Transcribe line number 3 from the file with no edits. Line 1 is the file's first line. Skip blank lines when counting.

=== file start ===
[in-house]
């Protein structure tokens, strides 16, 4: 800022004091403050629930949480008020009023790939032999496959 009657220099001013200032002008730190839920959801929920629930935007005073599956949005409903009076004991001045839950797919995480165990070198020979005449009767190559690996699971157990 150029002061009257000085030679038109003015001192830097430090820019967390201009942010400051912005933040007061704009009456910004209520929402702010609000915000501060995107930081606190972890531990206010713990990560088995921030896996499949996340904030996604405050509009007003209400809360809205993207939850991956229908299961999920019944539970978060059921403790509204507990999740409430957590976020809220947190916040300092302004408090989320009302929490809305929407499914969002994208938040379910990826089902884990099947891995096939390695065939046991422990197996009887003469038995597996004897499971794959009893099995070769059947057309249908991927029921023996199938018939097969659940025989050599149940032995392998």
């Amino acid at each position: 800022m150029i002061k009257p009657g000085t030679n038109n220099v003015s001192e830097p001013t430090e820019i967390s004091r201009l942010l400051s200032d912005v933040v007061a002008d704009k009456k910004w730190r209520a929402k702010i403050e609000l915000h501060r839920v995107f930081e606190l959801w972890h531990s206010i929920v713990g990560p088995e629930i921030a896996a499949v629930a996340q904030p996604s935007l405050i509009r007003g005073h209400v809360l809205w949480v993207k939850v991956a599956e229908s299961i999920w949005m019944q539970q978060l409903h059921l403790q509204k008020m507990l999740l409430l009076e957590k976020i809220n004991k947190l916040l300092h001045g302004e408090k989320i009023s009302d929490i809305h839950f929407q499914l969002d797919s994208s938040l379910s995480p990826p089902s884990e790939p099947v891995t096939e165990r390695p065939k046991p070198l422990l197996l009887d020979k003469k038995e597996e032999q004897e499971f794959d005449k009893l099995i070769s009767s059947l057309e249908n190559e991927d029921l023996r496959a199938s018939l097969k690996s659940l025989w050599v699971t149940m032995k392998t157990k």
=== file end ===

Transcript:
């Amino acid at each position: 800022m150029i002061k009257p009657g000085t030679n038109n220099v003015s001192e830097p001013t430090e820019i967390s004091r201009l942010l400051s200032d912005v933040v007061a002008d704009k009456k910004w730190r209520a929402k702010i403050e609000l915000h501060r839920v995107f930081e606190l959801w972890h531990s206010i929920v713990g990560p088995e629930i921030a896996a499949v629930a996340q904030p996604s935007l405050i509009r007003g005073h209400v809360l809205w949480v993207k939850v991956a599956e229908s299961i999920w949005m019944q539970q978060l409903h059921l403790q509204k008020m507990l999740l409430l009076e957590k976020i809220n004991k947190l916040l300092h001045g302004e408090k989320i009023s009302d929490i809305h839950f929407q499914l969002d797919s994208s938040l379910s995480p990826p089902s884990e790939p099947v891995t096939e165990r390695p065939k046991p070198l422990l197996l009887d020979k003469k038995e597996e032999q004897e499971f794959d005449k009893l099995i070769s009767s059947l057309e249908n190559e991927d029921l023996r496959a199938s018939l097969k690996s659940l025989w050599v699971t149940m032995k392998t157990k």